Revving our engines, we waited patiently for the stoplight to show green. Beside me, the owner of a BMW 325is, anticipating an easy defeat over me, the driver of a simple Honda Civic Coupe. Little does he know that this is not just any old Honda. Stirring under the unassuming hood lays an ultra-high revving 1.6-liter, four-cylinder powerhouse, pushing out 160hp via Honda's legendary VTEC valve technology. This is no less than the Civic Si-R!
The light turns green and we're off. The BMW surges ahead, while the Honda spins its tires in typical front-wheel drive fashion. While the BMW driver is busily shifting at 6,500 rpm, the Honda makes up valuable time spinning to a lofty 8,000 rpm before I need to shift into second gear.
A shocked 'Bimmeister' frantically searches for 2nd as he sees this 'lesser' contender sidling up beside him. Finding 2nd, the BMW moves ahead once again. The Honda chirps as it engages 2nd gear and the pattern continues.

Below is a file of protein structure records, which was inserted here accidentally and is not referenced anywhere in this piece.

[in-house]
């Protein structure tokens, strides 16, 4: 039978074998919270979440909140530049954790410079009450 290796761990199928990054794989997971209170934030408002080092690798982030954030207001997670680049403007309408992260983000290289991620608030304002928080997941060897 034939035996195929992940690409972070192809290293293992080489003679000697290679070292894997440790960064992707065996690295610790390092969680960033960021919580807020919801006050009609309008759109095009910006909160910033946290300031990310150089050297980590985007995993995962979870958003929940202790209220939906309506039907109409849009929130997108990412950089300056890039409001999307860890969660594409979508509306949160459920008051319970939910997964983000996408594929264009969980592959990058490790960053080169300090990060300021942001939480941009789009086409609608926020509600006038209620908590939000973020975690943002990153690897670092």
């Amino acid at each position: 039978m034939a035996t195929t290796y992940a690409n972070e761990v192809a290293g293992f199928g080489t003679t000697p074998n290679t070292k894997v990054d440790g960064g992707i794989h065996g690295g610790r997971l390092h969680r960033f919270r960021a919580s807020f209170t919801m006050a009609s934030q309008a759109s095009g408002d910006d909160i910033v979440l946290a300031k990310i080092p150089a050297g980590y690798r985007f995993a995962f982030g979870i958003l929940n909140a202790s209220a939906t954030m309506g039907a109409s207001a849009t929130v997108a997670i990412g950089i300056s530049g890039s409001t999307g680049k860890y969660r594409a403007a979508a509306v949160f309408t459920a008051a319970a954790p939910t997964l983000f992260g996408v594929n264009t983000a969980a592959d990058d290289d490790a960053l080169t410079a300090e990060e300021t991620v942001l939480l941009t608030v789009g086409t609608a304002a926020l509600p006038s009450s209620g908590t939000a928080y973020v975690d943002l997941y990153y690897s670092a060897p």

Valves whir, pistons churn, gears whine - the result from this mechanical reaction is an aural delight. My pulse quickened - absolute concentration from my head to my toe, as I reach for the shifter and to find 3rd, glancing out the passenger window to see the disheveled BMW driver trying desperately not to lose face.
Truth be told, he did win by a nose, yet not enough to have him bragging to his friends and family. Another truth... it was a late 80's 325is, with what was probably a tired 165hp six under its hood. In straight line performance it seems the BMW's torque beats the Si-R's fresh new high-tech engine advantage.
That said, the Honda put up quite a fight against an admirable foe, despite its 900cc, 2-cylinder disadvantage. We both met at the next stoplight grinning at each other - between road warriors there are no losers, as I enjoyed myself too much to be lamenting my narrow loss. Soon after we parted company, and with adrenaline still pumping I studied the surrounding motorists, looking for a similar candidate to repeat the process with. Such is the life in a car that was designed for teenagers - or at least the teenager in all of us.